A few minutes after Aunt Vivian left, there was a knock at the door. It was his friend from school, Colin Mayhew. He was carrying his gym bag.

“Is the paterfamilias still gone?” Colin asked.

“Who wants to know?” August asked.

“I’d like to stay here tonight if you don’t mind.”

“Why?”

“My parents are fighting again. I had to get away from all the yelling.”

“You can stay only if you promise you aren’t carrying any bugs or communicable diseases.”

“Very funny.”

“You can sleep on the couch or in the guest bedroom. You’re not sleeping with me.”

“Thank goodness! I was afraid that was going to be a condition for letting me stay.”

After they consumed a jar of peanuts and two glasses of wine apiece, the talk turned to the pool party.

“I’ve decided to go after all,” August said. “I bought a red swimsuit this morning.”

“You can’t do that,” Colin said. “You already turned down the invitation.”

“Yes, I can.”

“It would be very rude to show up after you’ve said you’re not coming.”

“Why are you always so concerned about what’s rude and what’s not?”

“I’m just telling you what I think.”

“That’s what’s wrong with the world. Too many people expressing their opinions.”

“Pardon me for living.”

“So you think I should call Beulah Buffington and tell her I’d like to come after all?”

“I know her. She’ll probably take your head off.”

“Let her try.”

“I wouldn’t have the nerve.”

“Are you still going?”

“Of course!” Colin said. “My dad’s letting me take the car.”

“You can come by and pick me up and we’ll go together.”

“I don’t think you should do that.”

“Why not?”

“If you told Beulah you’re not coming, that’s the same as not being invited at all. You don’t want to be a gate crasher, do you?”

“I’ll call her first and arrange it.”

Colin picked up the phone, handed it to August and dialed the number. Beulah answered on the first ring.

“Hello?” August said. “Is that you, Beulah?”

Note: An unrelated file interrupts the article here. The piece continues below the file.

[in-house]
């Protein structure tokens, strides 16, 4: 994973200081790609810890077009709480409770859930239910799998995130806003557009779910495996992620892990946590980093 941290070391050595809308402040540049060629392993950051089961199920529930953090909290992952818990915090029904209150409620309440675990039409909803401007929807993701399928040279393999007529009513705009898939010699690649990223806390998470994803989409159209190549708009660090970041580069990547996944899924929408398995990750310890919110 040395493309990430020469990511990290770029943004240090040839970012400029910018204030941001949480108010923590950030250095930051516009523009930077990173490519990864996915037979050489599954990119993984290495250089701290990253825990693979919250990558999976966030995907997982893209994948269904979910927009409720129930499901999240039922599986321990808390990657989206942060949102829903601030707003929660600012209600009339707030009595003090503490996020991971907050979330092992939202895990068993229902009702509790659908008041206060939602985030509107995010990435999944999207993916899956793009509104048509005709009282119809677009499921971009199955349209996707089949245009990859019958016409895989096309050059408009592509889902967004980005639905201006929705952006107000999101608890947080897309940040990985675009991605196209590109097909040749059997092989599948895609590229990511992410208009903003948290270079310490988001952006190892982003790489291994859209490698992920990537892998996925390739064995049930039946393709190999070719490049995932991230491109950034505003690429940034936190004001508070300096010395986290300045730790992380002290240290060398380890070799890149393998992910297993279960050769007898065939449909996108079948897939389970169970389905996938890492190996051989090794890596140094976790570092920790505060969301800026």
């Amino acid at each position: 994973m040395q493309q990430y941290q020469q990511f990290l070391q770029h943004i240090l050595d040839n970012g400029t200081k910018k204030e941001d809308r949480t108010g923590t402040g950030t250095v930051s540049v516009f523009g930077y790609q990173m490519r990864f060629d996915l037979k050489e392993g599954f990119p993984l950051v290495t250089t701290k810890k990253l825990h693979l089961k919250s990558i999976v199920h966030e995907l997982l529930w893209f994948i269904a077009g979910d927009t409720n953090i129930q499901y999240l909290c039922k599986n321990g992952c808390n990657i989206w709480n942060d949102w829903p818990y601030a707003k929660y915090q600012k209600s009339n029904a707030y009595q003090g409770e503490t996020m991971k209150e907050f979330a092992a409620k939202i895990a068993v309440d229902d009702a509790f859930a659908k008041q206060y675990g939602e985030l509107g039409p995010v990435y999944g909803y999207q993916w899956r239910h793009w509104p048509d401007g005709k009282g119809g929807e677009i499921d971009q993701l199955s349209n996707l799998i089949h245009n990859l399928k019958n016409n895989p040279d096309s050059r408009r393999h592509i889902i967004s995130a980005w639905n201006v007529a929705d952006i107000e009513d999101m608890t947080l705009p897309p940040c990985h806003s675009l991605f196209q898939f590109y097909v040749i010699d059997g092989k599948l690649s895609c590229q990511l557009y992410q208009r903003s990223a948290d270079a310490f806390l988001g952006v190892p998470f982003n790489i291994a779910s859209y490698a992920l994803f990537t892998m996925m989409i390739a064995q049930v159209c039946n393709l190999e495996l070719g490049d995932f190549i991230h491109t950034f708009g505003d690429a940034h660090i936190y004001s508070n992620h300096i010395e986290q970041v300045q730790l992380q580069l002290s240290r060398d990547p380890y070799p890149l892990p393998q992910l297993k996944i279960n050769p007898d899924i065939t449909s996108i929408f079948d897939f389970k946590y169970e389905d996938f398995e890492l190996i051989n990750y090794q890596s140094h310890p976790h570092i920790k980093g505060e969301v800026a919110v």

“Yes. Who is this?”

“This is August.”

“August who?”

“Wellington.”

“Do I know you?”

“From school?”

“Um, I don’t seem to remember you. Can you describe yourself?”

“Look, Beulah, I know why you’re doing this.”

“Doing what?”

”Pretending not to know me.”

“I’m terribly busy,” she said. “I’m going to have to hang up now.”

“I just wanted to ask you a question.”

“What is it?”

“It’s about your pool party.”

“What about it?”

“I was wondering if it would be all right if I change my mind and accept your invitation after all.”

An icy silence on the other end, after which she said, “I don’t want to be mean, August, but I’m afraid you weren’t on the invitation list.”

“You called me just the other day and invited me.”

“I did? Are you sure it was me?”

“Well, yes. I had no reason to believe it was anybody else.”

“This is very odd,” she said. “I’ve never had anybody call and invite themselves to one of my parties. Are you sure this isn’t a joke?”

“No, it’s not a joke. I just thought…”

“What did you say your name is again?”

“It’s okay, Beulah. Just forget it.”

“Well, I suppose it’ll be all right for you to come since you place yourself in such an awkward position, but I have to warn you. We’ve already invited more people than we can handle and we probably won’t have room for all of them. We’re hoping some of them change their minds and don’t show up after all.”

“No, I wouldn’t dream of…”

“I have to go now,” Beulah said. “It was awfully lovely speaking to you.”

August hung up and shook his head at Colin.

“What did she say?” Colin asked.

“She was very obtuse. She pretended she didn’t know me. She said she never called and invited me to the party.”

“Are you sure it was her?”

“She said I could come anyway but there probably wouldn’t be enough room.”

“That’s terrible.”

“No, it isn’t. I don’t care.”

“You don’t want to go?”

“No.”

“I’ll fill you in on everything that happens,” Colin said.

“Do you mean you’re still going?”

“Why wouldn’t I?”

“I thought you were my friend.”

“I am.”

“We’ve known each other since the beginning of school.”

“What does that have to do with anything?”

“You can still go knowing that I’m not invited?”

“Yes.”

“Loyalty means nothing to you?”

“Look, August, just because you’re a loser doesn’t mean I have to be one, too.”

“So now I’m a loser, am I?”

“I only meant…”

“I don’t care what you meant. I want you to get out of my house.”

“If it means that much to you, I won’t go.”

“No, it’s too late now. I’ve already discovered what a rat you are.”

“Do you want me to talk to Beulah and wangle you an invitation?”

“No! I want you to leave. Right now!”